Allen Park — There are bad days. And then there are days like this.
This is better, much better, Graham Glasgow is happy to let you know.
"It's surreal, really," the Michigan star center said late Friday night, after he learned he was the latest addition to the Detroit Lions roster.
"This is the first time I've actually been able to collect my thoughts."
Glasgow, 23, was picked late in the third round by the Lions, 95th overall, making him the 31st Michigan player drafted by Detroit — but the first since tackle Jeff Backus in 2001.
He capped a big first two days of the draft for new Lions general manager Bob Quinn. And by big, we mean very big.
Glasgow is 6-foot-6, 301 pounds, and joins second-round pick A'Shawn Robinson (6-4, 320) from Alabama and first-round pick Taylor Decker (6-8, 315) from Ohio State. Glasgow and Decker are offensive linemen, Robinson a defensive lineman.
Those selections were certainly by design.
"Big, strong, tough, durable, those are four words than you can probably describe both of those guys, and versatile," Quinn said of the second-day picks, Glasgow and Robinson. "That's where I believe you win football games. You win football games in the trenches."
Forget trenches. Let's talk holes. Glasgow knows all about being in a hole — being down and, almost, out.
This is a kid from Illinois, who came to Michigan as a walk-on and earned a scholarship — and then, in the spring of 2014, was arrested for drunken-driving. Then-coach Brady Hoke kept him. Then, in the spring of 2015, he violated his probation. And new coach Jim Harbaugh kept him.
Glasgow ended up living with his grandma — yes a college kid living with Grams.
Boy, look at him now.
"The drunk-driving stuff for me is in the past and it was something that I've learned from and take responsibility for," Glasgow said on a conference call with reporters. As for starting out as a walk-on, "That sort of taught me the person that's most responsible for your development is yourself.
"And you have to find the motivation to get yourself better."
Despite all the ups and downs, Glasgow started the last three years of his college career, every game, whether it was at center or right guard.
Yet, still, while Quinn and Co. liked him after his college career ended in the winter, Glasgow still had work to do. What else is new?
He went to the East-West Shrine Game in January, and did so well there, he earned an invite to the Senior Bowl, where he impressed again, ahead of the February NFL combine.
That was huge, Quinn said.
"You play the best competition down there," Quinn said. "The Big Ten is great football, but when you go against the best of the best in these postseason All-Star Games, I think that's really an important part of the evaluation process.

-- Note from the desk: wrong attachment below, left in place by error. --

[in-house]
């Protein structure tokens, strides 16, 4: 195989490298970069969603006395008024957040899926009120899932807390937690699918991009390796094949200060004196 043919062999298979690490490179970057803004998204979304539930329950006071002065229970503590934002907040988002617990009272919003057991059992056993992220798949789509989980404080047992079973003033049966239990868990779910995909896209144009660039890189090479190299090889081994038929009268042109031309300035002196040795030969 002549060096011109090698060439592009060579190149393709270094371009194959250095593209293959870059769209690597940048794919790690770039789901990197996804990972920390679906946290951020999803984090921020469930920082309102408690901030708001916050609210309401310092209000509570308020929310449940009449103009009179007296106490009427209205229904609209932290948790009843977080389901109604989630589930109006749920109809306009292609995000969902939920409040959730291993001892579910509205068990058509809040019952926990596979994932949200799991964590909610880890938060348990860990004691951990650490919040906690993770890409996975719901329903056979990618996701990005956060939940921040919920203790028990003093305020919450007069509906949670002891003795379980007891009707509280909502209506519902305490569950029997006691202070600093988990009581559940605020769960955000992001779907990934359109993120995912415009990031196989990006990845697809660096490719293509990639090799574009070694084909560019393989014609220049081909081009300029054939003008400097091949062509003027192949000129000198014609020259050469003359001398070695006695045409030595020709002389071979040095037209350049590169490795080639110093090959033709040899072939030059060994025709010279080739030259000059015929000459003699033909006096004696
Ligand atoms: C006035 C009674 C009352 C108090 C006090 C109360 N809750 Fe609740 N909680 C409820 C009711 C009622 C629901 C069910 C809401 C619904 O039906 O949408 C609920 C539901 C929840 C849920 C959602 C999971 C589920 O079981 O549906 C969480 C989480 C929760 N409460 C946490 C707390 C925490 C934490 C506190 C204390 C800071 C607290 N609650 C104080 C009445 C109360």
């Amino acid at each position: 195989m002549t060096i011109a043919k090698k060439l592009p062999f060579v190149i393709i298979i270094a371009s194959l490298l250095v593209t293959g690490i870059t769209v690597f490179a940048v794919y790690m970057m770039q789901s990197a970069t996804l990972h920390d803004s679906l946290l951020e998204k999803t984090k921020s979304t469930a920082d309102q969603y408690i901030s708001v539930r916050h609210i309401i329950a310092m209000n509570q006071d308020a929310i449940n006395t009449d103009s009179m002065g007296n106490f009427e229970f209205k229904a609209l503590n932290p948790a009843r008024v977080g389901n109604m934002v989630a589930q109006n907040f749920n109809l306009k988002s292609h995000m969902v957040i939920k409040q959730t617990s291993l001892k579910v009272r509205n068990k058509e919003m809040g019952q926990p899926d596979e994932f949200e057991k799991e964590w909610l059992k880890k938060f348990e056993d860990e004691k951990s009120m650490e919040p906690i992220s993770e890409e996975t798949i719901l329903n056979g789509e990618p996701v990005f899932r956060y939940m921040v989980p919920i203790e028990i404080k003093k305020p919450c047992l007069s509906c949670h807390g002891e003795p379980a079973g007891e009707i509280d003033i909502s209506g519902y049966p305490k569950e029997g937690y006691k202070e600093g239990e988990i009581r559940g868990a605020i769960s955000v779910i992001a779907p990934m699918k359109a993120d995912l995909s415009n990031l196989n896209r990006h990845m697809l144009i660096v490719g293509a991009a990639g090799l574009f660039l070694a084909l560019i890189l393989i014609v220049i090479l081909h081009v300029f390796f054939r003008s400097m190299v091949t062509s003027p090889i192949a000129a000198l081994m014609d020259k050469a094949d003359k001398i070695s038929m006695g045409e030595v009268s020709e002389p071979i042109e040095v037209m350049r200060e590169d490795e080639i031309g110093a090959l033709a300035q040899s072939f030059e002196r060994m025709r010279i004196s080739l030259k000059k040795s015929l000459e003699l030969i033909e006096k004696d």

"Even more so than the games, the practices."
Glasgow spent Day 2 of the NFL Draft watching wall-to-wall coverage with his parents, but wasn't necessarily expecting to go off the board before Saturday. He expected to be a third- or fourth-round pick.
That it was the Lions that called just before the day's action wrapped up was a pleasant surprise, because he didn't recall spending any more time talking to the Lions than other interested teams. He had some nice talks at the Senior Bowl and the combine, but nothing that made the Lions the obvious destination.
Quinn joked that he could have driven to Glasgow's house to deliver the good news.
"I didn't really know what to say," Glasgow said of the call from Quinn. "I was sort of speechless."
Quinn didn't say much, other than welcome to the Lions. There was no talk about expectations, or what position he could play in Detroit.
Glasgow, for one, has high expectations for himself, as he always has. He also knows, as always has been the case, it'll take some more work. He doesn't have a position preference, joking, "If they want me to play corner, I'll play corner."
Glasgow said he typically has graded out the same at each position.
Quinn isn't ready to commit to a position, either. But certainly, the Glasgow pick means Travis Swanson, a third-round pick in 2014, has competition.
"Travis played well for the Lions last year and I think he's definitely part of the mix," Quinn said. "We may add more guys to the mix. When I came in here, I think everyone knew it's kind of a clean slate and everybody has to earn their job, no matter what position it is.
"That goes for everybody, not just Travis."
That, of course, is a topic for another day.
Glasgow's had his share of bad days.
But this, this was a very good day.
"I started out as a walk-on, earned a scholarship, got in trouble, sort of worked my way back up and now am an NFL player," he said. "It's something, it's my dream to play in the NFL."